What do you enjoy about still-life painting?

The control of it. Unlike the fleeting moments that happen during landscape painting, or the demands of portraiture, in still life I have complete control over subject and light.

I become a writer, director, and producer of this little one frame movie I am making. I assemble the "actors" off my still life shelf, pick the star, and set the stage. I find that story happens out of that process. For instance my painting A Monster attacks at Breakfast, was just a Breakfast still life that needed something blue, so I added a toy dinosaur, then it needed some green- the army man gets thrown in and I have a story, that opens up some memory I have of being 8, playing with toys at the breakfast table.

Your illustrations are very whimsical. How long does your average illustration take?

I am glad the whimsy comes through. I love the work of Norman Rockwell, NC Wyeth and Leyendecker. They all did work with whimsy, but it still contained a lot of truth.

As far as how long it takes me, it varies greatly from a few hours to a few days. All my clients would tell you it takes too long, but I generally can get things done on time. I have a large painting of a knight protecting some girls from an unseen danger. That painting has taking me a few months to get together- I am still not done. My still life work is a bit more involved. I have had still-life's that would take a few months to finish. I have since gotten much faster- in that I know what I want sooner. So often I am done in a few days to a few weeks depending on the size.

I've seen your name around Cincinnati in local art stores, how have you marketed your work to reach a broad audience?

I feel a bit embarrassed when asked about marketing. I am not very good at it. I have tried to use the social media for marketing but am not sure if the time wasted on those formats is worth it. I think it helps to tweet, and facebook but I am not sure I am even using that as well as I could. I tend to use it to entertain myself and others hopefully. I was a bit of a class clown in school, and use social media to exercise that part of my personality. Not sure it helps my art career. Here are two of my favorites: Richard Luschek II, future Dead Cincinnati Artist and Confronted by BS

Illustration is an easier sell, as you are hired on the front side of the creative process and are working towards an end. Fine art is a bit tougher. You paint a picture, shop it around in galleries and shows, in the hopes that it touches someone enough to buy it and live with it. I tend to let the galleries handle that end as much as possible. The market is changing and I am still trying to figure it all out. Society is going increasingly digital. Amazon now operating like a gallery selling fine art. Getting into national art shows helps get the name out there. I am finding the longer I do this the more people find me via word of mouth. I have a website and a few blogs that drive traffic to my various sites.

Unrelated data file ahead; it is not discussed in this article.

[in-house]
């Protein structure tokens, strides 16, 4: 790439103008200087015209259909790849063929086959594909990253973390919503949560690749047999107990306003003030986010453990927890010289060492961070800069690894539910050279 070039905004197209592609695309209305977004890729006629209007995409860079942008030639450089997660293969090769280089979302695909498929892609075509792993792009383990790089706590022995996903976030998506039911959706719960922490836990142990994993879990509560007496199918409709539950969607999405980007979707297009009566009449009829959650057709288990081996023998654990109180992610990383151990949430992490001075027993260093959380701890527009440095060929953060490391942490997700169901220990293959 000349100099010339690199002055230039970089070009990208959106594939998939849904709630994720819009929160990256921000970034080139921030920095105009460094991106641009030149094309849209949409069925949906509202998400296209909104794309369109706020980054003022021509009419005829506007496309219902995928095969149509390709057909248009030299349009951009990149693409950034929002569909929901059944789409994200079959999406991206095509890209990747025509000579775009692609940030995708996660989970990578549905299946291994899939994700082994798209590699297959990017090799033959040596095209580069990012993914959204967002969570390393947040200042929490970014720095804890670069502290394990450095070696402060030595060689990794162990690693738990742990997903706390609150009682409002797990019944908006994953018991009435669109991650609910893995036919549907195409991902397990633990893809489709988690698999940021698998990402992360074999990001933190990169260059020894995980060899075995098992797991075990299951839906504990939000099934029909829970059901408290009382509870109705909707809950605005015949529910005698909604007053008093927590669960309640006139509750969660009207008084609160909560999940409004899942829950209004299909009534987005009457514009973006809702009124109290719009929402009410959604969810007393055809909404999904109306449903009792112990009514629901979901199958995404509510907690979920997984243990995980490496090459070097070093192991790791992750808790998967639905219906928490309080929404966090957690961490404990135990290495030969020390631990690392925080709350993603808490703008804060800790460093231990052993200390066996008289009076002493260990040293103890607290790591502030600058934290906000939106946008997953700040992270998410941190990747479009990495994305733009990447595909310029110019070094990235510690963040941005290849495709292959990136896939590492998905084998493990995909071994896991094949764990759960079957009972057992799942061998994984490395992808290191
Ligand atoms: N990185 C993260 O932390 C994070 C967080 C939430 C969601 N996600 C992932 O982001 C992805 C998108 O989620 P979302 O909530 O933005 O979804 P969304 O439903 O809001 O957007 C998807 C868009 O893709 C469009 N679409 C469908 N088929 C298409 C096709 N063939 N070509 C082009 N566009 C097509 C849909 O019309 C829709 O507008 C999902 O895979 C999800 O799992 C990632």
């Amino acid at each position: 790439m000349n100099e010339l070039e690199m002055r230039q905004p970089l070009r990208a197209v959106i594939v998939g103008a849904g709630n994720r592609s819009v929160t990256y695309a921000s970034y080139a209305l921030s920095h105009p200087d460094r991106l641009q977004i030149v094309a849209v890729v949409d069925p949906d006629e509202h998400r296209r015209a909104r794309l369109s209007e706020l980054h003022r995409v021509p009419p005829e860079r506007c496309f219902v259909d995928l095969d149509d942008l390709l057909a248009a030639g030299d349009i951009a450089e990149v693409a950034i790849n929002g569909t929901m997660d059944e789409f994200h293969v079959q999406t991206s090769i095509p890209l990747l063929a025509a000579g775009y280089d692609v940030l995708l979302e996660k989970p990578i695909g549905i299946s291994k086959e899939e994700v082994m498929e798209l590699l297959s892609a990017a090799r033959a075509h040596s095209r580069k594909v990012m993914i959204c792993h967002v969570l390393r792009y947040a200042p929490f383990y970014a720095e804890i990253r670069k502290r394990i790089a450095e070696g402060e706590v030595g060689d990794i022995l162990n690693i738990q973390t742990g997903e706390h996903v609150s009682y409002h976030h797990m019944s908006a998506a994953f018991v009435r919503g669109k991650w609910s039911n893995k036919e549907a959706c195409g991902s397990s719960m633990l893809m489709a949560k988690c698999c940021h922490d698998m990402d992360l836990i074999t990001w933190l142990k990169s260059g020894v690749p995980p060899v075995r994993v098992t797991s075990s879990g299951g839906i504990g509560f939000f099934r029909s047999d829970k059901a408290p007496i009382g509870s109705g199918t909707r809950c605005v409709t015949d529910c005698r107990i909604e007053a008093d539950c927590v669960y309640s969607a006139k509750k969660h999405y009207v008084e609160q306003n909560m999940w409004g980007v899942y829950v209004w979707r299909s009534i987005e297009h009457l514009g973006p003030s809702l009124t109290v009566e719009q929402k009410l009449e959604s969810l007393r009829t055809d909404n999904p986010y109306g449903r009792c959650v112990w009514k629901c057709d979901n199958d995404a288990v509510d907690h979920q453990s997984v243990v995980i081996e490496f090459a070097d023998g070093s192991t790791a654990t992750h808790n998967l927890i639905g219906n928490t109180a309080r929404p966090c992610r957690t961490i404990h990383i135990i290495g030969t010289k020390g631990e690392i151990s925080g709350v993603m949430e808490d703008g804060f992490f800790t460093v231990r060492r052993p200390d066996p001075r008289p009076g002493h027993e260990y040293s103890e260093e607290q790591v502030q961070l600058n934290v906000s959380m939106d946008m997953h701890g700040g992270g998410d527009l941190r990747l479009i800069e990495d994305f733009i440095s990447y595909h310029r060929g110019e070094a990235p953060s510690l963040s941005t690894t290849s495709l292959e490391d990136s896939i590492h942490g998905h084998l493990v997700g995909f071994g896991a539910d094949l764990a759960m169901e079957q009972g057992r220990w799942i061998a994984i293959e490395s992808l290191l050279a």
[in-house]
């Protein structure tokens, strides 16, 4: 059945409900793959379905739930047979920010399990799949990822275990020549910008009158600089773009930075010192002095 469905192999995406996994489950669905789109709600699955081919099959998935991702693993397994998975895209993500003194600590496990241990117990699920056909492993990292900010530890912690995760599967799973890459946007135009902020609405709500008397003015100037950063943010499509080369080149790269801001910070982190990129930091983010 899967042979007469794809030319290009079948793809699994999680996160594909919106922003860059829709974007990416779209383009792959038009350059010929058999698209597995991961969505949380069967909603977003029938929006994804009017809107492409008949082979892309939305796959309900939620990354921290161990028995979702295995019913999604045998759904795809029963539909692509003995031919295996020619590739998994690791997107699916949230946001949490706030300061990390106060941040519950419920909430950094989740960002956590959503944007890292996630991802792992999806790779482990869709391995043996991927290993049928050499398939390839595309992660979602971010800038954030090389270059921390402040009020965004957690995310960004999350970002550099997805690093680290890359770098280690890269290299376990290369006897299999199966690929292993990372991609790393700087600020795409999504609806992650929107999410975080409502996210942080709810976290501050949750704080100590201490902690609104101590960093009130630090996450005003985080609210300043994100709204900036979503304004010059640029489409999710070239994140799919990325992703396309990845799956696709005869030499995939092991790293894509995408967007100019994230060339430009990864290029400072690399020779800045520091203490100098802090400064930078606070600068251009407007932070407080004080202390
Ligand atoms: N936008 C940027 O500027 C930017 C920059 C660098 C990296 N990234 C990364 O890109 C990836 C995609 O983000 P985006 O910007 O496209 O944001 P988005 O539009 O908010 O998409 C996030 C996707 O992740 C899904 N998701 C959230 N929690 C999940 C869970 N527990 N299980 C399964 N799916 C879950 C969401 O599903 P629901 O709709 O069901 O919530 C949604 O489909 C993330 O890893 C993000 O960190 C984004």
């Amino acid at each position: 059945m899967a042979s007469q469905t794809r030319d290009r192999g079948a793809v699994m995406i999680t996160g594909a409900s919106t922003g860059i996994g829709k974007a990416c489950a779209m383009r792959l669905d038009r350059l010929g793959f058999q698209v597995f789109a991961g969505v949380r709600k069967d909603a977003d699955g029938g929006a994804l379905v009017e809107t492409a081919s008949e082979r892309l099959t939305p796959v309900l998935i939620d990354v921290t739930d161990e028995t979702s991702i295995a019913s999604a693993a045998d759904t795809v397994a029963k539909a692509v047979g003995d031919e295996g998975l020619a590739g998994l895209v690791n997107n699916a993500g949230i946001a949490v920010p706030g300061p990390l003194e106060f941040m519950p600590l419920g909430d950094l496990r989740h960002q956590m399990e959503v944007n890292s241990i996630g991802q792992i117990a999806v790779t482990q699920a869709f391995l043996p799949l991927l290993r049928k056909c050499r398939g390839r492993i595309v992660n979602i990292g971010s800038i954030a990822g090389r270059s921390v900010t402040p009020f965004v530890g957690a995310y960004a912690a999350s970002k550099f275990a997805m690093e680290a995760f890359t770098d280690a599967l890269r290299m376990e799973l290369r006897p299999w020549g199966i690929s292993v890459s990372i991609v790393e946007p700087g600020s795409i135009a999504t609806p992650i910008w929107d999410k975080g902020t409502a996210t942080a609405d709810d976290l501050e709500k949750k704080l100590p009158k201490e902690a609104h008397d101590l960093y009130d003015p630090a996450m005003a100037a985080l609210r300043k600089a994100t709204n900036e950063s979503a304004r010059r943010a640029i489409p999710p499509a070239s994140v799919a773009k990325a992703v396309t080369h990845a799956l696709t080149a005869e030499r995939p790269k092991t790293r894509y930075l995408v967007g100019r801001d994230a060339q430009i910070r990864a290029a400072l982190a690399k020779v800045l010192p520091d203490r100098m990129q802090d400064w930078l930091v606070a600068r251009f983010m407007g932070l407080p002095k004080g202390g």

Do you go through periods where you don't feel creative?

Honestly, no I do not. I could use 3 lifetimes to paint all the ideas I have. Not all ideas are worth painting, but sometimes you have to start working to realize it is a failure. That process takes time. More than anything I get depressed that society seems to be increasingly uninterested in what I do. I hate to start complaining as I don't think it does any good to do so, but you did ask.

Photography and photoshop is competition for the trained painter. Art ugly to the eye and void of soul has gained a foothold. I feel very strongly that art should elevate the human spirit always. I get sad when that is not the case. Museums are filling up with this kind of work. Collectors are pushing.

Our eyes are filled with information from flashing ads all day, it is hard to slow down and admire a painting of a flower.

I sometimes feel like I decided to become a medieval knight, while I may be interesting to some historically, we don't really need knights in armor these days. So, it can get easy to question ones place in today's culture. This kind of thinking, no matter how self indulgent it may be, can result in doldrums that cause periods of inactivity.

What advice would you give to someone who is interested in artistic expression but thinks they can't do it?

Tighten the laces on your Nike sneakers and Just Do It!

Talent is overrated in my opinion. Some folks may be more predispositioned to do something well, but 'talent' is mostly interest- followed by hard work and study. Find an artist that does good work, whose work you admire- Track that person down and study with them. Most great painters teach and write about what they do. I would also say read, read, read! The secrets of the masters are out there for you to find. You just have to look for them. I believe it takes ten years of full time work to master a craft. Very few people have the ability or resolve to do that. The first step is believing it is possible.If you do, get to work. Remember, no matter how long you work, there is always something to learn. To paint well, one has to forever remain- a student of nature. The website ARC may be a good place to start. It lists many of the schools I would actually recommend.

 

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Posted in Landscaping Post Date 05/25/2020